The union representing mine workers says the panel that gave consent for a mine under a Coromandel town was thorough and and considered the issue of vibrations from the mining operations.
Newmont Waihi Gold was granted consent on Monday to develop a mine that will sit beneath about 45 homes in Waihi and operate 24 hours a day, seven days a week.
Consent for the Correnso mine was granted under conditions that include restrictions on the magnitude and number of blasts, and property purchase and other assistance for affected homeowners.
The Independent Commissioners' Hearings Panel said it was the first area of gold mining directly below a residential area of New Zealand which indicated a precautionary approach was appropriate.
The Green Party says Waihi residents will suffer land instability and vibrations.
Green MP Catherine Delahunty says residents who wanted to protect their homes were outgunned by expensive experts hired by the mining company to present their case to commissioners.
"The local people couldn't afford expert testimony to dispute the company's experts. It's a David and Goliath situation every time, because people just don't have the money to produce the international expertise to show that their effects are more than anecdotal."
The Engineering Printing and Manufacturing Union says mining jobs have been winding down in other parts of Newmont's Waihi operations and the new mine will provide a much-needed boost for local employment and the town's economy.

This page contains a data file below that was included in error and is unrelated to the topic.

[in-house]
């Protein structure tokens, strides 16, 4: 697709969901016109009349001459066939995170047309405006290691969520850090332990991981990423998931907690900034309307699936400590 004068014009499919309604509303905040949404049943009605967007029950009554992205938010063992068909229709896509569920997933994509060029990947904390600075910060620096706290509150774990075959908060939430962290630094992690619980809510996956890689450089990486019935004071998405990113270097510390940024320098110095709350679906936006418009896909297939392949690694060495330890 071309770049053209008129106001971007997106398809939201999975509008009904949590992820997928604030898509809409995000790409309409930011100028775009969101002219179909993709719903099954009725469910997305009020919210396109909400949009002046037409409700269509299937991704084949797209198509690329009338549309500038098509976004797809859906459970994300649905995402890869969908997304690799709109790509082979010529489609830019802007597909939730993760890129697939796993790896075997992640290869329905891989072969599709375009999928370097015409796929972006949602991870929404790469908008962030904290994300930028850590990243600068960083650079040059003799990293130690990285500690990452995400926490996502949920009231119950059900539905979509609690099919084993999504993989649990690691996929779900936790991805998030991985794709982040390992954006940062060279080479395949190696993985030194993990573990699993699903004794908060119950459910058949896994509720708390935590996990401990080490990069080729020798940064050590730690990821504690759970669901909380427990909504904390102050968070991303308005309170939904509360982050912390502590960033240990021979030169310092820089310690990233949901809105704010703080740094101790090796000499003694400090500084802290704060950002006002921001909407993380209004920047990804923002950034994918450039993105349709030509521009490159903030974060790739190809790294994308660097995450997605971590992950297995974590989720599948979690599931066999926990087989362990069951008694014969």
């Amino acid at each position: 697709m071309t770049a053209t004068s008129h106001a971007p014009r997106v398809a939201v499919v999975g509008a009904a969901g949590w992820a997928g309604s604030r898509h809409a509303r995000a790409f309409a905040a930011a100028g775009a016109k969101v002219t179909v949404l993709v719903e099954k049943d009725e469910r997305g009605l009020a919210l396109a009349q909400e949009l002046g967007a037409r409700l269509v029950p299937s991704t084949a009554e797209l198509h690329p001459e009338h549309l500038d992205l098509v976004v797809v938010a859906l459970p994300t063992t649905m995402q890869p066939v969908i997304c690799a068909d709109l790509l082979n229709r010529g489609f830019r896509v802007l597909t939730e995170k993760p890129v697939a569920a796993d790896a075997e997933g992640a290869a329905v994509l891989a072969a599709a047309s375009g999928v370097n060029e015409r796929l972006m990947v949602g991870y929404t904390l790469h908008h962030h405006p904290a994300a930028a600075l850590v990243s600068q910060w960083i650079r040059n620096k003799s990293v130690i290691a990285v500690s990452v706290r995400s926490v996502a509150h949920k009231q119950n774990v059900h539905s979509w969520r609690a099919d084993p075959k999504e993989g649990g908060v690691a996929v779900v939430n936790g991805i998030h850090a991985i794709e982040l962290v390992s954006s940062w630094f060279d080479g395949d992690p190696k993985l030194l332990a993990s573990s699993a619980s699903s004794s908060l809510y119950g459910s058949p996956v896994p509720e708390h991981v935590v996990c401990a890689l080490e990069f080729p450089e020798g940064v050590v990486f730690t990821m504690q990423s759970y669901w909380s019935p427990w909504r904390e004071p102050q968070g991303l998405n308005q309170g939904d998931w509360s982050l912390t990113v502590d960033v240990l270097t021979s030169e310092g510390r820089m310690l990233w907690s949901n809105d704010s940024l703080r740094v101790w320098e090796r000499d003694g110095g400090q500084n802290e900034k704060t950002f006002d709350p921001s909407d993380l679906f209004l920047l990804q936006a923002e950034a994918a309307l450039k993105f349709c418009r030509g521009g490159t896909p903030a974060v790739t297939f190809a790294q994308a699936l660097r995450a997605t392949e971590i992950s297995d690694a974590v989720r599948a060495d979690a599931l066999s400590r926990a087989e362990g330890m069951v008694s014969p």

Assistant national secretary Ged O'Connnell said the panel handled the application fairly and thoroughly.
"The commissioners asked for further reports in terms of the vibration elements of it. It seems to us that they went into it in a very thorough manner and process, and the interests of all parties have been balanced out coming to this decision."
The mine will have up to 400 fulltime employees, but most would transfer from other operations in the town as they wind down.
Stressful time for some
A spokesperson for a Waihi action group says some people are unhappy and fear falling housing prices.
Collette Spalding, of the Distressed Residents Action Team, says she is not against the mine but does not want mining under people's homes.
Tracey, a mother who has lived directly above the site for the past 12 years, says she feels helpless about her family's situation, as she can't afford to move.
She says many residents are distraught at the prospect of the mine.
"The stress that it's putting on families is just horrific - because at the end of the day, nobody can give a guarantee on what is going to happen, whether a house is going to withstand it."
Retired resident Merv Lauder says he fears the decision will set a precedent for more mining in the town.
The Hauraki District Council received 500 written submissions on the application with the majority in support and 115 opposed.
Newmont Waihi Gold sought a consent term of 20 years, but the hearings panel limited it to 10 years, and rejected consent for a much wider project covering more than 700 hectares.
The company says a lot of residents' worries may come down to misperceptions about underground mining.